Our vision for Juno is to be a internally motivated and self directed joyful learner. She is that already, and our ultimate goal is to propagate that and not puncture it through other’s expectations. We want Juno to love the learning she does, to feel comfortable within the context of that learning. We want her to follow her passions, curiosities and capabilities. We want her to feel empowered to follow whatever learning pathways she needs to in order for her to become the person she is discovering she is.

We want her to feel confident interacting with a wide variety of people, across a wide variety of cultural contexts. To bloom into the limitless learning opportunities the world has to offer, knowing that something new is not something to be feared or threatened by, but rather an opportunity that may present itself.

We want to see Juno relishing being able to express herself and be understood by those around her. To project her understanding powerfully, confidently and accurately, through the arts, literacy and numeracy.

If she wants to go to a tertiary institute, we want her to know that that is a possibility. Equally if she discovers the need to initiate her own creative dance troupe, or likewise, we want her to know that she has the tools and efficacy to do that.

E) Give a detailed description of a special project or topic plan you will do, or describe one you have done in the past.

Juno has developed over the last month a love of weaving friendship bracelets. She is amazingly good at the intricate movement and patterns required to make a beautiful bracelet. Already she has made and given away eight friendship bracelets, representing hours of important motor skills work (and also critical for reading readiness.) Juno has said that she knows what she wants to do when she grows up now: sell friendship bracelets.

Throughout the year we regularly attend life learning camps. One camp particularly offers the kids a chance to sell their creations or offerings in a marketplace. Juno really wants to build up a collection of friendship bracelets to sell at this camp in October. Already she is researching the different price structures that she may employ in the selling of these friendship bracelets by asking friends and family members what they would be willing to pay. This has also lead to an increased interest as we move around the supermarket and op shops noticing prices and discuss value of each item, through this she is gathering basic numeracy skill as well as an understanding of money, cents in the dollar.

Juno will need to source reasonably priced thread to make this price structure work for her, and within the budget of her weekly allowance. We will support her to do this through finding a thread supply online or in local secondhand shops. Juno will need to develop processes that allow her to meet the production levels required of her marketplace stall. Juno will also need to make sure that her product design is desirable to her client base which will through our regular excursions and visits to friends. And when we get closer to October we will support Juno to design her own market stall and packaging, including sign writing and artwork.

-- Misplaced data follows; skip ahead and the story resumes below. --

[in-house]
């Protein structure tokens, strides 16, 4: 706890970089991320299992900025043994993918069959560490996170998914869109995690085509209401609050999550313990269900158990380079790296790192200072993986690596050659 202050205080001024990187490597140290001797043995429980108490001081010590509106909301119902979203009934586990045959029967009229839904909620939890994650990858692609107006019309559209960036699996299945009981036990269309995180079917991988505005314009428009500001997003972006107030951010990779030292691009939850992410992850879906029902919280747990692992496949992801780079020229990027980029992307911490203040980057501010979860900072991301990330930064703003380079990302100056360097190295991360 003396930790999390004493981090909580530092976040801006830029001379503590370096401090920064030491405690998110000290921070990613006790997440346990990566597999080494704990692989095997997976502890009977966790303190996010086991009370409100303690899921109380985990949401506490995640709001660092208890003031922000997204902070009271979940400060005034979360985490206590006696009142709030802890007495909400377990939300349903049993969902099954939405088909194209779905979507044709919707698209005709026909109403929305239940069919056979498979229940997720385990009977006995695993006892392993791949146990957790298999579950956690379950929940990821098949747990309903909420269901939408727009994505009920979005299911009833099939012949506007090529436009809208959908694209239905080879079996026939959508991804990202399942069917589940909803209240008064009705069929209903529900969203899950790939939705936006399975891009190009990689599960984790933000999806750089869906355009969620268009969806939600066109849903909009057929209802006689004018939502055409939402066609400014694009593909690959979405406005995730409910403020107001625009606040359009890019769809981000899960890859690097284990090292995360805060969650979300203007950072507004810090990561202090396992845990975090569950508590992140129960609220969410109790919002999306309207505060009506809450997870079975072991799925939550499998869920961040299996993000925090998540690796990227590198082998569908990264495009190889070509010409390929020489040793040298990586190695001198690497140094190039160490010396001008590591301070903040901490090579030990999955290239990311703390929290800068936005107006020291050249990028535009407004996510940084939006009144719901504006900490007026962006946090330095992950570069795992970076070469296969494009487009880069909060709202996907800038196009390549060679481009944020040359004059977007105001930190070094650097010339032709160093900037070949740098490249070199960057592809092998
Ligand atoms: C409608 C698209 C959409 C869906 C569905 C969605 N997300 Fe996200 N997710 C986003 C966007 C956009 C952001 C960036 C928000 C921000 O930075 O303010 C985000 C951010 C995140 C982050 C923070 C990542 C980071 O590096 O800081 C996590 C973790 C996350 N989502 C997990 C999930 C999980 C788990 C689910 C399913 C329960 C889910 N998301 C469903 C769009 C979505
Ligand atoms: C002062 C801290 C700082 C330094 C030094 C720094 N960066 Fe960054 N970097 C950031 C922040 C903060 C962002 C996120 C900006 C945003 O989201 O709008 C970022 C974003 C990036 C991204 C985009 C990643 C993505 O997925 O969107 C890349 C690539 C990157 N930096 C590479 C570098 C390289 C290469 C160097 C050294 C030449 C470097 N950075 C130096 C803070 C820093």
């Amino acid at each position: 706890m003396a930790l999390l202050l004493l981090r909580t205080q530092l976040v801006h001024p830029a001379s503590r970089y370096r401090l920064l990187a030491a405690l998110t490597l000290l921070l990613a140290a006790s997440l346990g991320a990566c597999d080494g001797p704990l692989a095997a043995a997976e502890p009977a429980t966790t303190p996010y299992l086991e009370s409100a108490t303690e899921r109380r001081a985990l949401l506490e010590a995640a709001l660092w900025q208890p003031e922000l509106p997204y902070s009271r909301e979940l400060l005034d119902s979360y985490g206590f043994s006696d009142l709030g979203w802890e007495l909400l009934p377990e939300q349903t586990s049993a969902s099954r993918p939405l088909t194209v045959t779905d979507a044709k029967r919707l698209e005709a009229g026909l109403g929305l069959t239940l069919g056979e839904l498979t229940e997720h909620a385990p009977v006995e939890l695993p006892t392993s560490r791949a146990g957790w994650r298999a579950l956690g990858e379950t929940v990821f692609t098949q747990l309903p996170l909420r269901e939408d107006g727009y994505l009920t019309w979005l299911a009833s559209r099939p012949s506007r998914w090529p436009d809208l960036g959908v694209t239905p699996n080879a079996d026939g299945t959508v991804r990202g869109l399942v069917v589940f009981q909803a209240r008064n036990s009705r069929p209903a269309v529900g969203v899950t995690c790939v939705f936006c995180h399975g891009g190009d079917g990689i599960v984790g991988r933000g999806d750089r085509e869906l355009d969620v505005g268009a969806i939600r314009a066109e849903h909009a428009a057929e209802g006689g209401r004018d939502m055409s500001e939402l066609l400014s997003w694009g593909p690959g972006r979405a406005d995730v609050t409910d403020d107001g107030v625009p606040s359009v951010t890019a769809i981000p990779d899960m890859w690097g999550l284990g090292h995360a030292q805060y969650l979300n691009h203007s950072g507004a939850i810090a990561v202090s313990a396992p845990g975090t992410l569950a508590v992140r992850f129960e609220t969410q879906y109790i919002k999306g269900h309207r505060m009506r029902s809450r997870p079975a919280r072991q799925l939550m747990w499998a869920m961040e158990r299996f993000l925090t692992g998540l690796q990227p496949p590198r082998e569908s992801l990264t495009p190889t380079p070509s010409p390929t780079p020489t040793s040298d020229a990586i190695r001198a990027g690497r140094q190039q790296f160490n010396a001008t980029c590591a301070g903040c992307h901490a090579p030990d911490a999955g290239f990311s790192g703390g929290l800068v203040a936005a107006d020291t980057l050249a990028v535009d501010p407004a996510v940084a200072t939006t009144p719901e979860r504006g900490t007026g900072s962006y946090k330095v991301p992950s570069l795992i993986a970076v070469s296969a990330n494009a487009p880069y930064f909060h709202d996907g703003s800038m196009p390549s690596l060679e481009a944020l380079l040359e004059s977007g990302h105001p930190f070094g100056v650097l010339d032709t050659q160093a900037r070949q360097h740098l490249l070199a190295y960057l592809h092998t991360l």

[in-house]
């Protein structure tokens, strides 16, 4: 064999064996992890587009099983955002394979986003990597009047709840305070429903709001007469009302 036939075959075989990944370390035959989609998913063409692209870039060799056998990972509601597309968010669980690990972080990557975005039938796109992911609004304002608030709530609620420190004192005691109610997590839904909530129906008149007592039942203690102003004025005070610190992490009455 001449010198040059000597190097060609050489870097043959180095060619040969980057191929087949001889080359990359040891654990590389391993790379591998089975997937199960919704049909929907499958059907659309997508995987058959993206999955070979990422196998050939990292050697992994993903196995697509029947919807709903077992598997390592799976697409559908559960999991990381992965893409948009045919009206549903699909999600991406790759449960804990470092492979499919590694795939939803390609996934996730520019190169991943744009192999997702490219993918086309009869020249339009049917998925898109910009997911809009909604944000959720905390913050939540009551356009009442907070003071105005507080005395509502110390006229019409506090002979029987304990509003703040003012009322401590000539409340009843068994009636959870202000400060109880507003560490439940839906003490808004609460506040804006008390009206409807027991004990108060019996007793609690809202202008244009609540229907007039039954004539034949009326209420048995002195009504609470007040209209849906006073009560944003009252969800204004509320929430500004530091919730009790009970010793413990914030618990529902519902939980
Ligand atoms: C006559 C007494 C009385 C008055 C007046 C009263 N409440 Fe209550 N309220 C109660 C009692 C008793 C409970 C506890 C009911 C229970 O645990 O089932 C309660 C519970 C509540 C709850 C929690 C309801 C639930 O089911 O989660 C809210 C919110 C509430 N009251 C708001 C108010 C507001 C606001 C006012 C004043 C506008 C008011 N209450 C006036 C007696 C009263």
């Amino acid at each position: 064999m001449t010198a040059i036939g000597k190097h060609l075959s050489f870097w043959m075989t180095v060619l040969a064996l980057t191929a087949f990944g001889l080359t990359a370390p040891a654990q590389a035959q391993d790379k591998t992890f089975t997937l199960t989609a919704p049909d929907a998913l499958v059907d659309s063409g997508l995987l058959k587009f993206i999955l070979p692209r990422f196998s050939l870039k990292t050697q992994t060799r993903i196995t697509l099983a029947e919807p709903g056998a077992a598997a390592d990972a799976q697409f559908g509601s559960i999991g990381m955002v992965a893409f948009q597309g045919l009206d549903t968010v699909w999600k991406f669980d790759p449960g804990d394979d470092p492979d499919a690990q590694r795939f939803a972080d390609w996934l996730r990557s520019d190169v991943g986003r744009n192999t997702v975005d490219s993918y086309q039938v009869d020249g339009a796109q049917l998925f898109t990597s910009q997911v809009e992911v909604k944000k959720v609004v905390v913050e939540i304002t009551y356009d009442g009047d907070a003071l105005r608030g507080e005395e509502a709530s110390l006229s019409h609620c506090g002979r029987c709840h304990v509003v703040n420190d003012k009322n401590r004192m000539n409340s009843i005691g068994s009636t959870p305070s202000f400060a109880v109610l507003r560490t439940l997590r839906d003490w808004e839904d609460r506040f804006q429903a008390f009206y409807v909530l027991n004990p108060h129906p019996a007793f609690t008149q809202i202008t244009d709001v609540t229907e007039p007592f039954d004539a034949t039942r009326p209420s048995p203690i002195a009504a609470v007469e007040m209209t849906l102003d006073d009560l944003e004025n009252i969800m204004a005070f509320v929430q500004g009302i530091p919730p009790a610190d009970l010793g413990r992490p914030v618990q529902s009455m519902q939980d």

SECTION 3 “As regularly as”

A typical week:
Monday: Morning trip down to Tauranga, beginning with Kapa Haka, followed by a meet up with other homeschooling and life learning children at a local park. Spend the afternoon at one of her friend’s house either playing outside or crafting inside. After dinner Juno attends a circus performing class. Drive back home after club.

Tuesday: Crafts morning after breakfast and some Netflix, followed by outside play at our farm. Often Juno will be involved in a project such as gardening – at the moment she is growing a giant pumpkin for a Giant Pumpkin Competition at a local farm. We might make a tree house or construct a waterslide, or more simply go on a bush walk beside the river collecting fascinating rocks, insects and minerals. In the afternoon we will go to studio of a local potter for a few hours and Juno will make some crockery. In the evening Juno helps to cook dinner, regularly chopping all the vegetables.

Wednesday: A bunch of other families turn up at our farm to play and explore together. Juno will often spend a lot of time with one particular friend making things, drawing, making greeting cards, bouncing on the trampoline and playing games. In the afternoon Juno will help me tidy up if she doesn’t end up going off to a friend’s house for the afternoon.

Thursday: Netflix in the morning punctuated with breakfast. If the weather is nice we will head out to a new place to explore. Juno loves exploring the seashore, the intertidal rockpools and deposits at the high tide mark. Often a friend will come along on the trip. more often than not we will discover something that we have never seen before, carrying on the investigation at home later. If the weather is not so nice we will often go to a local library, art gallery or museum. After lunch while we are out it makes sense to visit the op shops and if not before, the library before closing time. Juno loves finding good books and treasures that she can take home and enjoy.

Friday: Today after breakfast we will get crafting together. Out will come the sewing machine, cuttings of various fabrics that we have picked up from around the place, cardboard boxes, glue, paint, flour, food colouring, scissors pens and paper to draw on or fold. Juno has mastered origami shown to her by a family friend, she often settles into folding foxes and roses. If the time is right Juno will spend hours working with intricate designs and patterns. After lunch we might break things up with a play outside or swim. Juno will store her creations in her treasure cupboard.